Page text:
Sheep-with-lambs

10 Best Sheep Breeds For Beginners

Aside from cows and goats, sheep are one of the most go-to animals being reared for milk and meat. But most people would think that raising sheep comes with a high-maintenance cost just to shear their wool and fleece.

But that is not the case. For anyone who has never raised any sheep before, these are the 10 best sheep breeds that easy to handle and raise. Most of these sheep are categorized as hair sheep that don’t need shearing.

Sheep with lambs

What Makes a Sheep Great for a Beginner

For those who are new to raising sheep, there are so many things to worry about. Will my sheep be friendly, will I have to sheer them, what can they eat?

While some aspects of raising sheep, like food and housing, don’t change based on what breed you choose, there are some things to consider if you are a beginner.

  • Shearing: For beginners, it’s often best to start with a hair sheep. That is, sheep that don’t have wool and won’t need to be sheared. This eliminates having to buy special equipment as well as the concerns for skin issues and heat stress related to heavy wool coats.
  • Friendliness: Unless sheep have been bottle raised, they aren’t terribly friendly but some breeds are more friendly than others. If you are buying your sheep as adults keep in mind that no matter the breed you will have to work to earn their trust.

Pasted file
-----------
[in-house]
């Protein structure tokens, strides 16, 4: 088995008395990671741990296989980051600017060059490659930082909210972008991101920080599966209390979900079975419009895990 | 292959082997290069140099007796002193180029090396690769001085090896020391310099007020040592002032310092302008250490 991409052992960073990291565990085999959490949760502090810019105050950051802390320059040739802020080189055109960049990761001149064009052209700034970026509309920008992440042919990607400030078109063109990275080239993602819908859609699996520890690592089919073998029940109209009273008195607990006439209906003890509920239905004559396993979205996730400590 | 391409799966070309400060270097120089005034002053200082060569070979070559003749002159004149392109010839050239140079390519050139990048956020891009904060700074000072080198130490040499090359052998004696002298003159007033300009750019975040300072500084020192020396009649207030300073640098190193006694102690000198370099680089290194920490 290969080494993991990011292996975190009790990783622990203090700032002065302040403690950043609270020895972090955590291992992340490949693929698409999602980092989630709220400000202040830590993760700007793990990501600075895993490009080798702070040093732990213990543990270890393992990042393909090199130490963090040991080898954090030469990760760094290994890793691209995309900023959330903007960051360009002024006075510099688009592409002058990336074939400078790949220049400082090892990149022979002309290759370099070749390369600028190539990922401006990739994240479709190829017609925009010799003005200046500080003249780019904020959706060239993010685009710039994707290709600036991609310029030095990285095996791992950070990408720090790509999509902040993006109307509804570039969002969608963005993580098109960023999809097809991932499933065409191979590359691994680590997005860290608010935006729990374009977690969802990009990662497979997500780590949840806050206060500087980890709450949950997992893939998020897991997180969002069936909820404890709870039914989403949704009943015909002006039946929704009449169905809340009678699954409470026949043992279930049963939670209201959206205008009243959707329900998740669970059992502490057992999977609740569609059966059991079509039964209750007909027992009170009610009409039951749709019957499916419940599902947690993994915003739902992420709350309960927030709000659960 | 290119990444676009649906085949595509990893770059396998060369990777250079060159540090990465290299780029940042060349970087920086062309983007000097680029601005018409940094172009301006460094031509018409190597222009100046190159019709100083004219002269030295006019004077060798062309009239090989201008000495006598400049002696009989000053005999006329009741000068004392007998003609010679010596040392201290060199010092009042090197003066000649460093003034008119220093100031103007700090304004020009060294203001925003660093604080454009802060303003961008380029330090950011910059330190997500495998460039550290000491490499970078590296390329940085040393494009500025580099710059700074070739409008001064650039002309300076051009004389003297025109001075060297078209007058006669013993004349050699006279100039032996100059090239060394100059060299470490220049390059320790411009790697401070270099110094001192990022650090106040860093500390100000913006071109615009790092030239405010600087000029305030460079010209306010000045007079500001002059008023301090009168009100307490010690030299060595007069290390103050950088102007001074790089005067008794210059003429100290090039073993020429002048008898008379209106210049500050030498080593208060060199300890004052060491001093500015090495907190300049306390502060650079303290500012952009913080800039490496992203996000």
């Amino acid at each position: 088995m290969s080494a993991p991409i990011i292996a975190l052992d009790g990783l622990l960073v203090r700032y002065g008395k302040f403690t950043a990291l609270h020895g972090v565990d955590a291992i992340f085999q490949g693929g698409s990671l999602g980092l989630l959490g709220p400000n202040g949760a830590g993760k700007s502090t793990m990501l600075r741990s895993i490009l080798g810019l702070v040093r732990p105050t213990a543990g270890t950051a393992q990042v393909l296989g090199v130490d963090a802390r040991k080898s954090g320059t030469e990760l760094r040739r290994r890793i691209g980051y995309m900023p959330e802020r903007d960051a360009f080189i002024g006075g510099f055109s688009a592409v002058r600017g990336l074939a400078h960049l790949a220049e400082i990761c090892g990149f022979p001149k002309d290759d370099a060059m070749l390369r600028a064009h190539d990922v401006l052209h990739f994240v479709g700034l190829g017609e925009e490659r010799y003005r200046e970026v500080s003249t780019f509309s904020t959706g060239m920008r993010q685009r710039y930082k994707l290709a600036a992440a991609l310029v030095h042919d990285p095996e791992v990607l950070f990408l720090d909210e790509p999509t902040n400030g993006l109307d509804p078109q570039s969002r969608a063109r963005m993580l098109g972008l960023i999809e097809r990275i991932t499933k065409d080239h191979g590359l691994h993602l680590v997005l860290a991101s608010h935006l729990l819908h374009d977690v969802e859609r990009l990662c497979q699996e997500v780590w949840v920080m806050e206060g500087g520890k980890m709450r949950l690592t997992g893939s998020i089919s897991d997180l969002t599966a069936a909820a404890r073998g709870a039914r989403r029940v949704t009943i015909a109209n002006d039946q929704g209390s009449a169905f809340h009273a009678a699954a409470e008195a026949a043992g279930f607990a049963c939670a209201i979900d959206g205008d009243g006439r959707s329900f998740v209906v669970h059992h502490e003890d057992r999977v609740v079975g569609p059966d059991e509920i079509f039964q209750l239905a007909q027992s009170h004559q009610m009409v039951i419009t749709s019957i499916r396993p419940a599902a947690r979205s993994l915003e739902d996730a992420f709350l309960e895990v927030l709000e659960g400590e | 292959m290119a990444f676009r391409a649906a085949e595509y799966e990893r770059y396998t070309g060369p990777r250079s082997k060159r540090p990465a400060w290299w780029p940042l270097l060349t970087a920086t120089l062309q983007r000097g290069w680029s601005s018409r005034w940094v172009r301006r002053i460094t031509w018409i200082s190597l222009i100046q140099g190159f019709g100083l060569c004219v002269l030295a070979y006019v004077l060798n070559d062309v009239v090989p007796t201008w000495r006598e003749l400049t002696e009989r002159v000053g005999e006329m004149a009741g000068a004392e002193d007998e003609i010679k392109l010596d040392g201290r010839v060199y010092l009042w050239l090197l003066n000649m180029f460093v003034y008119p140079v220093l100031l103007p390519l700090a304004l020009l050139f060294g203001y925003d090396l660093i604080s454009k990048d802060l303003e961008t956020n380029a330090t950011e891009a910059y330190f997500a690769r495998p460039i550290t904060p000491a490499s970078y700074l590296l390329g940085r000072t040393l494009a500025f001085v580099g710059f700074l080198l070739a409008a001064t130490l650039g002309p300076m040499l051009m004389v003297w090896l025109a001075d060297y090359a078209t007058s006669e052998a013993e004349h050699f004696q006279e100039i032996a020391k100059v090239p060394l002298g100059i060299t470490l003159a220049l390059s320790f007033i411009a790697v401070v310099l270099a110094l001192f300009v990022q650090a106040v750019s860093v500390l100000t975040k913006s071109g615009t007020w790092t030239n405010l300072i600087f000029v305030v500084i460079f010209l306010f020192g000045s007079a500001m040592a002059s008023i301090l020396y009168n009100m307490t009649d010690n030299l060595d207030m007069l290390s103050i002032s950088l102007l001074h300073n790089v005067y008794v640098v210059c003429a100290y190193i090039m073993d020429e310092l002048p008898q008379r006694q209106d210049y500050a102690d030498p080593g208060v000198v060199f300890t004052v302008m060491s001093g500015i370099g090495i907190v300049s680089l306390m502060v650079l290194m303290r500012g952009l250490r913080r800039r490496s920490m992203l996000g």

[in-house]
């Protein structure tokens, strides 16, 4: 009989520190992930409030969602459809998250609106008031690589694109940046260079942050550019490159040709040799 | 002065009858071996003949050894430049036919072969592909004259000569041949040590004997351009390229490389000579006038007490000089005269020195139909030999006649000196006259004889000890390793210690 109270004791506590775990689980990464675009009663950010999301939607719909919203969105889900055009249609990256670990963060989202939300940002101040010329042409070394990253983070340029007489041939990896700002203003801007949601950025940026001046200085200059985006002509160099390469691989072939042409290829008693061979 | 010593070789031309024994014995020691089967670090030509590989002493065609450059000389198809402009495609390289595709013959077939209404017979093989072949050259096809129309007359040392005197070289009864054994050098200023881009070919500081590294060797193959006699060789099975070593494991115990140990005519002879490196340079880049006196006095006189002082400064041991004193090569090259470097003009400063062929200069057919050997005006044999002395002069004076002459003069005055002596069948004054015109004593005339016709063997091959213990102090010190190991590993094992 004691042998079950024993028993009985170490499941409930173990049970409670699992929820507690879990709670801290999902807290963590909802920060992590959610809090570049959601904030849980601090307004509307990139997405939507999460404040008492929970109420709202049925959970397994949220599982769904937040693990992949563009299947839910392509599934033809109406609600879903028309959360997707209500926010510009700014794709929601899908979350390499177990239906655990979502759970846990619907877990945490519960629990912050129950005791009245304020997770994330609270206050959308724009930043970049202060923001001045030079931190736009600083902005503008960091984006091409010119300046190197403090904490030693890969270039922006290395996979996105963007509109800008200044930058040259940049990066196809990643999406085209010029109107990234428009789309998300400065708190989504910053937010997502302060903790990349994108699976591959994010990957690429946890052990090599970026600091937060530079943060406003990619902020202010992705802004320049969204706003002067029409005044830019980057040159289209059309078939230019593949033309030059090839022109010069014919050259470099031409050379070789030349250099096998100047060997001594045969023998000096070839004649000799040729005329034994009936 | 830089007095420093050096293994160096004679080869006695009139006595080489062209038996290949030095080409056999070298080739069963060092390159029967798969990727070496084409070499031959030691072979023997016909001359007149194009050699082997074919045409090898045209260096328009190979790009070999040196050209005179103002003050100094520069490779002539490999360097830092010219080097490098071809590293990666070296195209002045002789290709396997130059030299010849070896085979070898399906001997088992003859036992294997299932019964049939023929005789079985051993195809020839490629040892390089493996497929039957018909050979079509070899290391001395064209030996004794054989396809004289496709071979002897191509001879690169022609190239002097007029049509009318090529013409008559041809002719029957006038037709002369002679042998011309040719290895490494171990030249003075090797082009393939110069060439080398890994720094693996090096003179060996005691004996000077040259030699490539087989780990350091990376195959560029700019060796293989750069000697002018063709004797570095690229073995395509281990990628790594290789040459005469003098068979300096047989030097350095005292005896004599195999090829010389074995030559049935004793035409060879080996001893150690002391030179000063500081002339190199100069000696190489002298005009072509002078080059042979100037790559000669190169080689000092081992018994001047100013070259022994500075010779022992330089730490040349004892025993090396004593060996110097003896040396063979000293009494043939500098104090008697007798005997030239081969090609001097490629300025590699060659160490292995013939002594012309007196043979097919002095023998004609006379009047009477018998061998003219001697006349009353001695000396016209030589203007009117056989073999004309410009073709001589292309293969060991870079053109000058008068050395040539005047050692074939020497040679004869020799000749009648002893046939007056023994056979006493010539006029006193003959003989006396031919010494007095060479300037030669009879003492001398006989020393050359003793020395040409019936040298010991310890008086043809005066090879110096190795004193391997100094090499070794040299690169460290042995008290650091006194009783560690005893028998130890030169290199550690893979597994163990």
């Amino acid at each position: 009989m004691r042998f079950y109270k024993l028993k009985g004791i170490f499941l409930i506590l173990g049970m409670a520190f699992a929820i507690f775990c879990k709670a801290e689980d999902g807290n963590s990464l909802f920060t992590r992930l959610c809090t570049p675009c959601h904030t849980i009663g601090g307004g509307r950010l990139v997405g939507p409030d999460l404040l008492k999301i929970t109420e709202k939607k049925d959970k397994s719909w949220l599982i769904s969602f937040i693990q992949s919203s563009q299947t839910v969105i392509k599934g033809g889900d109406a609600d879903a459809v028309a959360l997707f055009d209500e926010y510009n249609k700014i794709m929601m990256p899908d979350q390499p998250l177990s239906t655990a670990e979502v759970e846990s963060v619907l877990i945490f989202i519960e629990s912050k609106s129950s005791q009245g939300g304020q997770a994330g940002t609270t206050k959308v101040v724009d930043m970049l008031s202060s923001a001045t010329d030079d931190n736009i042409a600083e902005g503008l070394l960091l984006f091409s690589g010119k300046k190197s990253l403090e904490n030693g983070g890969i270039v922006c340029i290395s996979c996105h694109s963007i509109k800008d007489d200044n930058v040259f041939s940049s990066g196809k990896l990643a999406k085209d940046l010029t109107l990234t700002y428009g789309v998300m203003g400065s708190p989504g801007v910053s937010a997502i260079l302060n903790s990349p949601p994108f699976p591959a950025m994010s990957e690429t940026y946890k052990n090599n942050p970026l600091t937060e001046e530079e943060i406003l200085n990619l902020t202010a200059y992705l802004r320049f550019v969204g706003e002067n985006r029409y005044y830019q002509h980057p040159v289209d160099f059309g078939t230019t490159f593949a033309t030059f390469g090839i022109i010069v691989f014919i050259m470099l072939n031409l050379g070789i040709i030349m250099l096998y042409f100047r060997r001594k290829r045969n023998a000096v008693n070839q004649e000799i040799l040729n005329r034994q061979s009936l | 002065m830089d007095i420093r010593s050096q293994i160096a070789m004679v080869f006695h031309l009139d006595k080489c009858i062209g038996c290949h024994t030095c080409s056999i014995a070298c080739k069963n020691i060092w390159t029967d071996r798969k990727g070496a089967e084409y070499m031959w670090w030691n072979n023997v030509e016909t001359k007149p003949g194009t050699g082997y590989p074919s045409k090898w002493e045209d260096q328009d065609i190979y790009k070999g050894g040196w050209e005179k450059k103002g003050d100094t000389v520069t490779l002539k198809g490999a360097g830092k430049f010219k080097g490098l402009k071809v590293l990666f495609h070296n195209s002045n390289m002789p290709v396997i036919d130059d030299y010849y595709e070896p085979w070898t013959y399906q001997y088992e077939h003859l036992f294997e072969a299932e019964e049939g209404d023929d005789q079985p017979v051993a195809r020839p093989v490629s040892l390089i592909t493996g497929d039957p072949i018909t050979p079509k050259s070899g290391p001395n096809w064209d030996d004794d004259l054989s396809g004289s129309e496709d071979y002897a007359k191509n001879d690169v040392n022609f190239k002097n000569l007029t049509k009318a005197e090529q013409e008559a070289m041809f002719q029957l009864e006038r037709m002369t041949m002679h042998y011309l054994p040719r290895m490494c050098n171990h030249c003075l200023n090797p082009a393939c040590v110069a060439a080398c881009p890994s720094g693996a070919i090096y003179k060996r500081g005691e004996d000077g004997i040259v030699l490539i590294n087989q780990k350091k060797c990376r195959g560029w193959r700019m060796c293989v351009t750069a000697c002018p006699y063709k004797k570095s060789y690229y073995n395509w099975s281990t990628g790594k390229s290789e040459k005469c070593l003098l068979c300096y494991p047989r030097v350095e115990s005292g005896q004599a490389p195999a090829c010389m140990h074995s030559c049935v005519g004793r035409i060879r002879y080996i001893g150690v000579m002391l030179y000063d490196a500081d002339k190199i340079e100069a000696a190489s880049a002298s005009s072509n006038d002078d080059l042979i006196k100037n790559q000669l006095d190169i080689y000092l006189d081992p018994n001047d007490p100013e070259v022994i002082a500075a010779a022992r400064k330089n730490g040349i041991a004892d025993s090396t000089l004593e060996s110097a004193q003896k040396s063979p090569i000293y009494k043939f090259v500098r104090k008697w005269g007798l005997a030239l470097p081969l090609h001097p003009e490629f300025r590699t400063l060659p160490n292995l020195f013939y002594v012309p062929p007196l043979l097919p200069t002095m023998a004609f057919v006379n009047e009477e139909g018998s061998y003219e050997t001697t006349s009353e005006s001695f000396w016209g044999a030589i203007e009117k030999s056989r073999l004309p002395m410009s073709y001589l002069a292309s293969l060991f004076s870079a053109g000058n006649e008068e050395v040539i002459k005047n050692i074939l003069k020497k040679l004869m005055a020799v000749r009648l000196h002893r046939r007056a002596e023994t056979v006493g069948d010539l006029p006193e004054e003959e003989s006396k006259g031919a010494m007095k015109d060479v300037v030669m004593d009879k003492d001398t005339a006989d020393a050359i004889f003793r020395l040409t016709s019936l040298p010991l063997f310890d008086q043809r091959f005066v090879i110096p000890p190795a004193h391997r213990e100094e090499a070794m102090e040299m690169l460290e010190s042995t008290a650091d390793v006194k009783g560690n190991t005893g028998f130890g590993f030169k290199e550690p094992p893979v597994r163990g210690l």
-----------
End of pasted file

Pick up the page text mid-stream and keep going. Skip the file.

• Mothering Ability: If your goal is to have lambs in the spring, it’s best to choose a breed of sheep that are known for their good mothering ability. Raising bottle babies may seem like fun but, as with a newborn, feedings every 2 hours gets really old. Best to choose a breed where the ewe is likely to do a great job raising her own lambs.

That being said, here are the top 10 sheep breeds for beginners:

1. Blackhead Persian Sheep

Blackhead Persian Sheep

Blackhead Persian was originated from South Africa and a direct descendant of Somali sheep. They possess a white body. Only their head is black, causing a striking color contrast.

These sheep are also known by the name Swatkoppersie. Due to its ability to adapt to the local climate, Blackhead Persian are raised mainly for meat production because weather change doesn’t affect their fertility and reproductive rate. So, their population can grow quickly and there’s no reason to worry about insufficient mating partners.

They are also categorized as hair sheep (because they don’t grow wool). Hence, they can tolerate heat better and no shearing is needed, making them one of the best choices for beginners.

2. Dorper Sheep

Dorper Sheep

The Dorpers are a South African breed. They were first bred by the South African Department of Agriculture by cross-breeding Blackhead Persian sheep and Dorset Horn sheep.